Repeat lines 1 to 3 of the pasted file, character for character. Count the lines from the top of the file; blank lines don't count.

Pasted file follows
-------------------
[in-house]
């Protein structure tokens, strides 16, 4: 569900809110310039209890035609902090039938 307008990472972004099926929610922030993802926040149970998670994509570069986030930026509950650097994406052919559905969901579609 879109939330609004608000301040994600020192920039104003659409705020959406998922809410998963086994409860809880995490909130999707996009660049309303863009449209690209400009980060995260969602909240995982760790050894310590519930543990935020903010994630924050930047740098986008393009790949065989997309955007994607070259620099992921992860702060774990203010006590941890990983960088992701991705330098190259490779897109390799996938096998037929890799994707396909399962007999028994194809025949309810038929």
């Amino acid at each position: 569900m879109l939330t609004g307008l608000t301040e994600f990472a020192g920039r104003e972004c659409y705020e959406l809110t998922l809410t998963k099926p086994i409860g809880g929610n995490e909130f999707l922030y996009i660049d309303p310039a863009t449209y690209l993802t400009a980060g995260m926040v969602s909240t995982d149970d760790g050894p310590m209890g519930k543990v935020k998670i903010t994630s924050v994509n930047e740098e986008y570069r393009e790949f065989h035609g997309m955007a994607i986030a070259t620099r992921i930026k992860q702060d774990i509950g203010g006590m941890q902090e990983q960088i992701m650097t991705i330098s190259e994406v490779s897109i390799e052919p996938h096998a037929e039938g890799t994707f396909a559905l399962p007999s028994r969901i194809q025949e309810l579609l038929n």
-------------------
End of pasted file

[in-house]
């Protein structure tokens, strides 16, 4: 569900809110310039209890035609902090039938 307008990472972004099926929610922030993802926040149970998670994509570069986030930026509950650097994406052919559905969901579609 879109939330609004608000301040994600020192920039104003659409705020959406998922809410998963086994409860809880995490909130999707996009660049309303863009449209690209400009980060995260969602909240995982760790050894310590519930543990935020903010994630924050930047740098986008393009790949065989997309955007994607070259620099992921992860702060774990203010006590941890990983960088992701991705330098190259490779897109390799996938096998037929890799994707396909399962007999028994194809025949309810038929």
């Amino acid at each position: 569900m879109l939330t609004g307008l608000t301040e994600f990472a020192g920039r104003e972004c659409y705020e959406l809110t998922l809410t998963k099926p086994i409860g809880g929610n995490e909130f999707l922030y996009i660049d309303p310039a863009t449209y690209l993802t400009a980060g995260m926040v969602s909240t995982d149970d760790g050894p310590m209890g519930k543990v935020k998670i903010t994630s924050v994509n930047e740098e986008y570069r393009e790949f065989h035609g997309m955007a994607i986030a070259t620099r992921i930026k992860q702060d774990i509950g203010g006590m941890q902090e990983q960088i992701m650097t991705i330098s190259e994406v490779s897109i390799e052919p996938h096998a037929e039938g890799t994707f396909a559905l399962p007999s028994r969901i194809q025949e309810l579609l038929n």